The road to prophylaxis

Jane Brody writes about hereditary cancers, and genetic testing. It's sort of a self-education kind of piece. The theme is the extreme: radical surgeries that can nearly eliminate the chances of cancers that otherwise would be near-certain:

Dr. Coit described a family in which the father and his father both developed thyroid cancer linked to the RET mutation. The younger man's 6-year-old son was tested and found to carry the same damaged gene. Because the boy was certain to develop thyroid cancer, most likely at a young age, his thyroid was removed. Although the boy will need to take thyroid hormone for the rest of his life, the surgery reduced to zero his chance of developing this often fatal cancer.

The last part of the article is the warning section. Most interesting: Your relatives might sue you if you fail to tell them about your positive genetic test result.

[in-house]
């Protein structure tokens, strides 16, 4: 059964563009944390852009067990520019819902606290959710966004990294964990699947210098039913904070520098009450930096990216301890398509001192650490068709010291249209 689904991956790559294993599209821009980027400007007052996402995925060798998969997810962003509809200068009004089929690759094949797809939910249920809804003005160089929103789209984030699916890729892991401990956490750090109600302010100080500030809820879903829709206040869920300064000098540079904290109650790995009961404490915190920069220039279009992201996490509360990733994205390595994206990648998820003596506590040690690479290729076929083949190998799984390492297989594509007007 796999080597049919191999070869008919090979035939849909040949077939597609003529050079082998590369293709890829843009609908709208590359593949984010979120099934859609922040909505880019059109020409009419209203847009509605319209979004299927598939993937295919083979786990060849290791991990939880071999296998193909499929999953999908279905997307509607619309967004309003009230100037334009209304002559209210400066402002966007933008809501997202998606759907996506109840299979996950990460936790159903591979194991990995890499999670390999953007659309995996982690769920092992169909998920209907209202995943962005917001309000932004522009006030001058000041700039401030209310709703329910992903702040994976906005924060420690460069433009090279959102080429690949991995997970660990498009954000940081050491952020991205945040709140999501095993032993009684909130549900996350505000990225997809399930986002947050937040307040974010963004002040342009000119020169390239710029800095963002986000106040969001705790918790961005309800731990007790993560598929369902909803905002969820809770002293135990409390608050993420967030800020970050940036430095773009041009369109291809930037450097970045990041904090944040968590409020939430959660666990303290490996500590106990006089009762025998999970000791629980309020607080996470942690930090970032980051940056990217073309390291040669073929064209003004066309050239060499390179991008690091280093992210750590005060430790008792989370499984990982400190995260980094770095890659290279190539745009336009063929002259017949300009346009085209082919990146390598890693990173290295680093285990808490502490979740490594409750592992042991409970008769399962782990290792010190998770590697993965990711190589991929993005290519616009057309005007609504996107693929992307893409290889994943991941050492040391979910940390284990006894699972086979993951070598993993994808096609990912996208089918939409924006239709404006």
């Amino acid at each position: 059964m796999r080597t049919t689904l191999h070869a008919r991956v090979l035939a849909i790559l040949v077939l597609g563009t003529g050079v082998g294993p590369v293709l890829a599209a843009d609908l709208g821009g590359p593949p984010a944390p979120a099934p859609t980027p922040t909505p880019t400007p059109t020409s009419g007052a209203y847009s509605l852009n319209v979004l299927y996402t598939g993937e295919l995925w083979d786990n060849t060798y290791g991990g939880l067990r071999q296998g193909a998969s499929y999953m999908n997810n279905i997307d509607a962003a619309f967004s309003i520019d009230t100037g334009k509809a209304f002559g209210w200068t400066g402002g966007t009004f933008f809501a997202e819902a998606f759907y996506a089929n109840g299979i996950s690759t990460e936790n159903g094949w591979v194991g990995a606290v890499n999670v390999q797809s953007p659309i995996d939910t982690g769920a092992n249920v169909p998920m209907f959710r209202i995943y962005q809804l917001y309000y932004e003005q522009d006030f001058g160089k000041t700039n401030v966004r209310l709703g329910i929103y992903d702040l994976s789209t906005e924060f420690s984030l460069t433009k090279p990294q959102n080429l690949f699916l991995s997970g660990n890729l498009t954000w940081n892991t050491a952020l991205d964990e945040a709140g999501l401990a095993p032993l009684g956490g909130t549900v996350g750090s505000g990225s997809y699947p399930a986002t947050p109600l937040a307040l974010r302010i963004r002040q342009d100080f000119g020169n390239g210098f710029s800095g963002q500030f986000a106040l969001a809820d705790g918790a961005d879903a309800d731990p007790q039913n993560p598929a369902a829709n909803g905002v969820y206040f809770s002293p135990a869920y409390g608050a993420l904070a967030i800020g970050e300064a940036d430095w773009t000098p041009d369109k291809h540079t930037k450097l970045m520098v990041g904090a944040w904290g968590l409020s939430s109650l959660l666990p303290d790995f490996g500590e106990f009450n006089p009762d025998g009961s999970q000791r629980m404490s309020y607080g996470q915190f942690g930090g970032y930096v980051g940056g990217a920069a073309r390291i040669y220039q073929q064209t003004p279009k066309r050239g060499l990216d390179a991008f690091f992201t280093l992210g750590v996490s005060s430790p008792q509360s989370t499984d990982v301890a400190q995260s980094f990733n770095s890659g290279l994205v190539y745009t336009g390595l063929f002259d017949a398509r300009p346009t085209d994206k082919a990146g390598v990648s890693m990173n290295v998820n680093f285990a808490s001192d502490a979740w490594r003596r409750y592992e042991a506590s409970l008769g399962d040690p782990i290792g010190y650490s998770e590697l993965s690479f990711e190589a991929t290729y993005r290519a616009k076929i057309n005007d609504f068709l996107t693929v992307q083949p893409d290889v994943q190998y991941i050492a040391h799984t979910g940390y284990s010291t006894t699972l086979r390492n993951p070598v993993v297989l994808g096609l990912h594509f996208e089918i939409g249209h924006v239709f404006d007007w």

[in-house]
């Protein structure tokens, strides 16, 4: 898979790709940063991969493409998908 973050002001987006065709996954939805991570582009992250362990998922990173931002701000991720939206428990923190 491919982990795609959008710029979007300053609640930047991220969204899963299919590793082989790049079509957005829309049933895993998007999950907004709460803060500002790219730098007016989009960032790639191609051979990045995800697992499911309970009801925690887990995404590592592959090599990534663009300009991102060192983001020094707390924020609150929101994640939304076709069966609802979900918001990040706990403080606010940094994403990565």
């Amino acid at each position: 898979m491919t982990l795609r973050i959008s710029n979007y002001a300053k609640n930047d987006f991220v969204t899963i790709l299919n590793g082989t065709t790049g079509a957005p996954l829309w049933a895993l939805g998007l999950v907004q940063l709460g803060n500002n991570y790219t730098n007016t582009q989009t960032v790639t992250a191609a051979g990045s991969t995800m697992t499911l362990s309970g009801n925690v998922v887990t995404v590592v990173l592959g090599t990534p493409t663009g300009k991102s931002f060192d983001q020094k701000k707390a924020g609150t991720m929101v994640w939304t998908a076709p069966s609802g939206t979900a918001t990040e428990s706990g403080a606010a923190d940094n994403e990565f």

Also, there's a warning about bogus genetic tests, for "what kinds of food to eat" and other stuff. I'll have a bit more about that later -- there are a lot of charlatans out there making hay out of the current rise in genetic testing.

I should point out that the description of these extreme cases does little to educate people about the much more common situation, where a "risk variant" may confer a very slight increased risk of a condition.